Questioning the Historicity of Early 1C Popular Messianism

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neilgodfrey
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Questioning the Historicity of Early 1C Popular Messianism

Post by neilgodfrey » Thu Jan 01, 2015 4:41 pm

Occasionally when a reference appears here to popular messianic movements in the first half of the first century I have dropped what some seem to think is the equivalent of a flat-earth argument -- that we cannot be sure there was any such popular expectation in the times of Jesus.

I quote here something I read a little while ago that explains where I am coming from. Hopefully some of us will recognize the idea is not so weird as it seems to sound. It's from chapter one of Judaisms and their messiahs at the turn of the Christian era, "Introduction: Messiah in Judaism: Rethinking the Question" by William Scott Green. Bolding is my own:
These arguments, which are representative of a type, appear to suggest that the best way to learn about the messiah in ancient Judaism is to study texts in which there is none. . . .

The establishment of future hope as the subject of study has three important consequences. First, it makes it possible to collect an extraordinary number and range of biblical and postbiblical texts under a single "messianic" category and to treat their contents as species of a genus. Almost any textual reference to the future, or to eternity, or to an idealized figure - to say nothing of verses with unclear temporal limits - is an immediate candidate for inclusion. The absence of eschatology or of the title "messiah" is no barrier. With this rubric, Joseph Klausner could begin his history of the messiah idea in Israel not even with David, but with Moses!

Second, the use of future hope as the primary taxon of messianism also permits those varied texts to be arranged chronologically and cast as components of a continuous and unitary tradition. Indeed, the notion that messianic belief or expectation originated in Israel's experience and then developed in Judaism is the cornerstone of nearly every major scholarly treatment of the subject. This supposition has been relentlessly applied to the study of the messiah even when the evidence admittedly fails to support it or even contradicts it. For instance, Hesse concluded his survey of messianic references in biblical and postbiblical writings with the following claim:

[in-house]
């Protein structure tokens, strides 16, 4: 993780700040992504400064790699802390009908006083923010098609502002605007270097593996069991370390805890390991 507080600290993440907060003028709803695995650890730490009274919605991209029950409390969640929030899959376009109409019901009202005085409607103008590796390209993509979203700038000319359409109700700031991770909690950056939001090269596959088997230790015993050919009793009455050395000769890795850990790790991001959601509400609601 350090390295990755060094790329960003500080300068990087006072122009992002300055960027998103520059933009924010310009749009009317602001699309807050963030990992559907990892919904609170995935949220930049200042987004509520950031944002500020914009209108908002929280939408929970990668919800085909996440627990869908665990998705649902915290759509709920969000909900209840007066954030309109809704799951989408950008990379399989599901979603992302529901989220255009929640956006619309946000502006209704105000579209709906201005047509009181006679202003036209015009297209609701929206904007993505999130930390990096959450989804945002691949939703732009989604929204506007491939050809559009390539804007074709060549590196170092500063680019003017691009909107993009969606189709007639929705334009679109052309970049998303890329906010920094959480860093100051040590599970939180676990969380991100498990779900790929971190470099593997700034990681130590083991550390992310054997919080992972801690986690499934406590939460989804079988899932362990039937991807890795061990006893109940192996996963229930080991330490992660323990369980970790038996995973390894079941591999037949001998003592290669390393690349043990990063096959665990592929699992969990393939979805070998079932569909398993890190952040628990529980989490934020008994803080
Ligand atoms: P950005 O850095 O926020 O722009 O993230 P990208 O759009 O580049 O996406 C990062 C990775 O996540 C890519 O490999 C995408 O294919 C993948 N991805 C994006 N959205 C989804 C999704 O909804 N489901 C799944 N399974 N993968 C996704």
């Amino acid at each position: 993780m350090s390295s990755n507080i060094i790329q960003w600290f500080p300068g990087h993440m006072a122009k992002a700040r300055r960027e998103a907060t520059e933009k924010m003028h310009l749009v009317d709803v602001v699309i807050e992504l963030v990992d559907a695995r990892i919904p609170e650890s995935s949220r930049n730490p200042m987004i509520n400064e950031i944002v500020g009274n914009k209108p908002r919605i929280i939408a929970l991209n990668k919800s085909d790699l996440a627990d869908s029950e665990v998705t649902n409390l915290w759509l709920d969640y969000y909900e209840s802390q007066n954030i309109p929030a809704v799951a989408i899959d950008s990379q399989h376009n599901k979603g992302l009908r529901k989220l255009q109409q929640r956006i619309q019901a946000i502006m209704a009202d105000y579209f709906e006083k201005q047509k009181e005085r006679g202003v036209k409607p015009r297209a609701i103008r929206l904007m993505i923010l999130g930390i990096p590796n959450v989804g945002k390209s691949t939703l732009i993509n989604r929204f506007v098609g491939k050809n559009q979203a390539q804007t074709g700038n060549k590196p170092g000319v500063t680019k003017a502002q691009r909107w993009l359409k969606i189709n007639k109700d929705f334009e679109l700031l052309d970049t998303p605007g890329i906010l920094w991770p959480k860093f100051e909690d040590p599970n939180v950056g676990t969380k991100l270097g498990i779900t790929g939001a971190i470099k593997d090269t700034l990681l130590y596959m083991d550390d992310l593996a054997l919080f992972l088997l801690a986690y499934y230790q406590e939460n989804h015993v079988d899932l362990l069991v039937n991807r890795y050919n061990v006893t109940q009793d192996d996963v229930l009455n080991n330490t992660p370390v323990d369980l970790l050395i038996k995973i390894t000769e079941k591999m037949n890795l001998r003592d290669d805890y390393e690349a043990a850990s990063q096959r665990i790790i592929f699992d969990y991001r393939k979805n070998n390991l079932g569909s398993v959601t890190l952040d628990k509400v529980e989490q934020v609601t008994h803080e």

It is very difficult, if not impossible, to reconstruct a history of the Messianic movement in Israel and post-exilic Judaism from these scanty passages, many of which cannot be dated with any certainty. There undoubtedly must have been such a movement. This is shown by the examples given and it may also be concluded from the fact that Messianism emerges into the clear light of his- tory in later centuries, not merely as a trend that has just arisen in Judaism, but as a movement with hundreds of years of history behind it.
If, by Hesse's own admission, the evidence is minimal and inconclusive, it is difficult to understand how to know that there "must have been" a messianic movement in Israelite religion and Judaism, much less that later versions of it were the product of "hundreds of years of history."

To violate ordinary scholarly principles of evidence and inference with such forced arguments requires powerful external motivations. It would be disingenuous and unhelpful to pretend that a question as significant and sensitive as the messiah has escaped the vagaries of theological interests, both Christian and Jewish.
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MrMacSon
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Re: Questioning the Historicity of Early 1C Popular Messiani

Post by MrMacSon » Thu Jan 01, 2015 5:04 pm

I'm not sure if this is directly relevant, but here goes ....

Theophany was a feature of Judaism and early Christianity (as Christophany).
A popular Christian understanding of the relationship between Melchizedek and Jesus is that Melchizedek is an Old Testament Christophany.[8] Romanos the Melodist interpreted the figure with whom Abraham spoke in Genesis 18 as being Christ himself.[9]

J. Douglas MacMillan suggests that angel with whom Jacob wrestles is a "pre-incarnation appearance of Christ in the form of a man."[10]

Some church fathers as Origen and later theologians as Martin Luther believed another example is the "Man" who appears to Joshua, and identifies himself as "the commander of the army of the LORD." (Joshua 5:13-15). The standard argument that this was in fact Christ is that he accepted Joshua's prostrate worship, whereas angels refuse such worship [1]; see Revelation 19:9-10. Additionally, he declared the ground to be holy; elsewhere in the Bible, only things or places set aside for God or claimed by him are called holy; see Exodus 3:5. Jewish commentators [2] reading the same text do not accept that this figure was Christ (or even Adonai).[11]